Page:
Swallowing a tablespoon of the dry spice on a dare could lead to serious health problems, according to the latest report on the practice.
The so-called cinnamon challenge went viral in 2012 as over 50,000 video clips of people attempting to swallow a tablespoon of cinnamon in under 60 seconds popped up on YouTube — along with the inevitable gagging, coughing and misery of the unsuccessful dares. Excessive amounts of cinnamon, as the teens in the videos now know, can cause burning and inflammation of sensitive tissues in the mouth, nose and throat, and led to a spike in calls to poison-control centers. The American Association of Poison Control Centers (AAPCC) reported that in the first three months of 2012, these centers received 139 calls for cinnamon abuse, 122 of which were related to the cinnamon challenge. Thirty of those people required immediate medical attention.
Now a new study published in the journal Pediatrics details more health harms related to the dare. The latest data, the authors of the study say, showed that 222 calls came in to poison centers in 2012 related to the stunt, compared with 51 calls in 2011. Some teens were treated for collapsed lungs and required ventilators after attempting the challenge.
When swallowed by the tablespoon, powdered cinnamon coats and dries out the mouth, making swallowing difficult. Cinnamon also contains a substance called cellulose that can stick in the lungs and compromise their ability to exchange oxygen and carbon dioxide. The study authors acknowledge that while these effects are usually temporary, people who have asthma or more delicate lungs could be at greater risk of more serious breathing problems if they try the stunt. “The cellulose doesn’t break down,” Dr. Steven Lipshultz, one of the authors of the study from the University of Miami Miller School of Medicine said to the New York Times. “So when it gets into the lungs it sits there long term, and if it’s coated with this caustic cinnamon oil, that leads to chronic inflammation and eventually scarring of the lungs, something we call pulmonary fibrosis. Getting scarring in the lungs is equivalent to getting emphysema.”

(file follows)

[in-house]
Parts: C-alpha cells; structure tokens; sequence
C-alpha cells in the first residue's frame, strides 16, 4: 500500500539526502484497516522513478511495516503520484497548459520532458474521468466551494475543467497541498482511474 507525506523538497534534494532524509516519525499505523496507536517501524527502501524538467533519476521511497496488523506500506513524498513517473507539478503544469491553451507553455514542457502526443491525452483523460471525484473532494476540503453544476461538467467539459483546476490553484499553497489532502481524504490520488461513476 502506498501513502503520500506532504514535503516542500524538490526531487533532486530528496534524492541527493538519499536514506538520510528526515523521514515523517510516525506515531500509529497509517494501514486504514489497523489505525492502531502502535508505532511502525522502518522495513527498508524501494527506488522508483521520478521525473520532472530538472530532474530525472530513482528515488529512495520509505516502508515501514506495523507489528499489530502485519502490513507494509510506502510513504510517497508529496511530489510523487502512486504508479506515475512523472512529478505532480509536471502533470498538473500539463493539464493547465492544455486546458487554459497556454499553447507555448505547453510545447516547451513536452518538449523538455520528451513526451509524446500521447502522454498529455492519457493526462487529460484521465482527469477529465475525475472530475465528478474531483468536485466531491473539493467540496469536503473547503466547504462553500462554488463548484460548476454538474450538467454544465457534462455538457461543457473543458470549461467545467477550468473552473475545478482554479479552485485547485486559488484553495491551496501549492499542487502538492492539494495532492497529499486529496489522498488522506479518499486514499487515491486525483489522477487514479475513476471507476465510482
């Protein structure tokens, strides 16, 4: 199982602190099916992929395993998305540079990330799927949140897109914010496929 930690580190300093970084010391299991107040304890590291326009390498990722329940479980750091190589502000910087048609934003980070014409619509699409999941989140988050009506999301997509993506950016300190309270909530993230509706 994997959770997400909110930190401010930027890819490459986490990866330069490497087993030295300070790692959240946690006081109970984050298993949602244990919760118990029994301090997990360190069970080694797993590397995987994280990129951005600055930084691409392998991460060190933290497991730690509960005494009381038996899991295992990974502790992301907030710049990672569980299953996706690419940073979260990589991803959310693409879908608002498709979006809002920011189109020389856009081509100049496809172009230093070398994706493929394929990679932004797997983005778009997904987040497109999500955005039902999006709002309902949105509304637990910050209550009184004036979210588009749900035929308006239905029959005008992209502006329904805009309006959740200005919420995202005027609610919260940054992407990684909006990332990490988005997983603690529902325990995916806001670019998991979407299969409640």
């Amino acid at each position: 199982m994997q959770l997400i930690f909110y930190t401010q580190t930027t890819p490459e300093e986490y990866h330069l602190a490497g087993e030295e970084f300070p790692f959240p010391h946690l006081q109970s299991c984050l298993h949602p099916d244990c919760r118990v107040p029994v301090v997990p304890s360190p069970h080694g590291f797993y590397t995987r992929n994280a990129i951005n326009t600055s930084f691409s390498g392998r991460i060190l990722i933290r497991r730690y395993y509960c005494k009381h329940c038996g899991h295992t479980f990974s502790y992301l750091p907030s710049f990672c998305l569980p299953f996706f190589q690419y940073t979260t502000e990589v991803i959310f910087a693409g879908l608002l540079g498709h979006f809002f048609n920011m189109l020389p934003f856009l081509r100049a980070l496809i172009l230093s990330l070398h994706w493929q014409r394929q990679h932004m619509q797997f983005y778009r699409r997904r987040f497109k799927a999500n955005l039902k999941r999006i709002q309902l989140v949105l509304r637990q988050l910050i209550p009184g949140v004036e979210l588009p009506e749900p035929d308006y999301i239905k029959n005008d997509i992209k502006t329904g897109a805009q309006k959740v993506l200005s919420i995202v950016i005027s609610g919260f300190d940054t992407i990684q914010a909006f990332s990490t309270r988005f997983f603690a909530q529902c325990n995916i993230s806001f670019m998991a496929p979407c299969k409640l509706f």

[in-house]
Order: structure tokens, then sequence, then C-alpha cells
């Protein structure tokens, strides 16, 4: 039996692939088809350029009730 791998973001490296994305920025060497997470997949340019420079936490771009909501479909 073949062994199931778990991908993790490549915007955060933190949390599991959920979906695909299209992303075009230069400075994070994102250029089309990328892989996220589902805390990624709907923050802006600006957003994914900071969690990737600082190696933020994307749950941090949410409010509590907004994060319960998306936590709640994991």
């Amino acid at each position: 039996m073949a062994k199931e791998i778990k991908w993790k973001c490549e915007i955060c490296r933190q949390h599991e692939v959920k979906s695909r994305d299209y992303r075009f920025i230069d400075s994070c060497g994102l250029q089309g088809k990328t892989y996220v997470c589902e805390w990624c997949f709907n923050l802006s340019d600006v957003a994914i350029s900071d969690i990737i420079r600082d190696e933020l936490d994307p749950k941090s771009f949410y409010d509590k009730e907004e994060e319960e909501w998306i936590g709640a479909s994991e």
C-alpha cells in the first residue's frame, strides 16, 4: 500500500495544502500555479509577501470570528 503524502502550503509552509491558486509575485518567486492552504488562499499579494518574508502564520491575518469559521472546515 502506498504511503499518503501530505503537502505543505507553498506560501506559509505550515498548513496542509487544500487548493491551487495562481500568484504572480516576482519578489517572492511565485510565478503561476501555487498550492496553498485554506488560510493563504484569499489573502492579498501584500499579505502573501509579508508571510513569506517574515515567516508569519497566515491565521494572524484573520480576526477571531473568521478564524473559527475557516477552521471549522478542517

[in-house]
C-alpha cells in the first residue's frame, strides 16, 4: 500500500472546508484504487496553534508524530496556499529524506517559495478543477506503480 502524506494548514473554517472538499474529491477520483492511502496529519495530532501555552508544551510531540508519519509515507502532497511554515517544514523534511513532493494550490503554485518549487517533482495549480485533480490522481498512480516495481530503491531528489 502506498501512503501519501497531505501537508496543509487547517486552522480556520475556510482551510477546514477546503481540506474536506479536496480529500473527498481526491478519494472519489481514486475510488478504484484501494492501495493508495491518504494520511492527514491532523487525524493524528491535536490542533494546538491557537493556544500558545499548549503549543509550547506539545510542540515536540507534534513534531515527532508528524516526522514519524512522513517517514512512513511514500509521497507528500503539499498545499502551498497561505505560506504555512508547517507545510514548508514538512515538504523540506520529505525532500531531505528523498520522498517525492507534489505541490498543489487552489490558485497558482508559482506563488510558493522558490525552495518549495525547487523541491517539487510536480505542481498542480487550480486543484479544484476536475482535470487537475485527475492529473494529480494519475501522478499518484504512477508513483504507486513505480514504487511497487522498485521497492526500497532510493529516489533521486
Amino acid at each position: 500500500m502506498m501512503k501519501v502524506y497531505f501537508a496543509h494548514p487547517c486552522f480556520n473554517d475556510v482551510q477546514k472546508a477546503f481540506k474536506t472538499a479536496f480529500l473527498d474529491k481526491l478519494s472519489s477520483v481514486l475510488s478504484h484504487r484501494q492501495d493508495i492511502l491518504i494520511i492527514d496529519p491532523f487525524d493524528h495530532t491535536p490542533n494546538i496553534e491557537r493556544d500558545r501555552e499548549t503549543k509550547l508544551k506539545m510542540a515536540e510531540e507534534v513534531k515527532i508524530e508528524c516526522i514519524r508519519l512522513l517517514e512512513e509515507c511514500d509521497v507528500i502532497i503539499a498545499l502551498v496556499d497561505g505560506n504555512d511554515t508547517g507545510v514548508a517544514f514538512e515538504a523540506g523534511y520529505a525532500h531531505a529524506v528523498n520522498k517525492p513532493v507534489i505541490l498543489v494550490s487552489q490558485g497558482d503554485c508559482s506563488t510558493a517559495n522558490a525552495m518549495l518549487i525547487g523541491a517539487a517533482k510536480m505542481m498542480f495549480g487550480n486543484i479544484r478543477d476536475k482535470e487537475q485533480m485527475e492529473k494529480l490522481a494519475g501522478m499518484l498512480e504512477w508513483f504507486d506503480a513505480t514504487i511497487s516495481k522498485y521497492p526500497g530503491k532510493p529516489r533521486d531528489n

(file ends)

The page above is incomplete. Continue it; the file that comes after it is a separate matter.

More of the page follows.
In TIME’s coverage of the spike in poison-center calls related to the cinnamon challenge, officials of the AAPCC warned of the some of the more serious hazards of the stunt:
‘Teens who engage in this activity often choke and vomit, injuring their mouths, throats and lungs,’ said Dr. Alvin Bronstein, managing and medical director for the Rocky Mountain Poison and Drug Center, in the AAPCC statement. ‘Teens who unintentionally breathe the cinnamon into their lungs also risk getting pneumonia as a result.’
The report should raise the alarm for pediatricians who need to be aware of the potential dangers of the dare, Dr. Stephen Pont, a spokesman for the American Academy of Pediatrics told ABC News. He said the study is “a call to arms to parents and doctors to be aware of things like the cinnamon challenge” and urged parents and doctors to talk to their kids about the risks.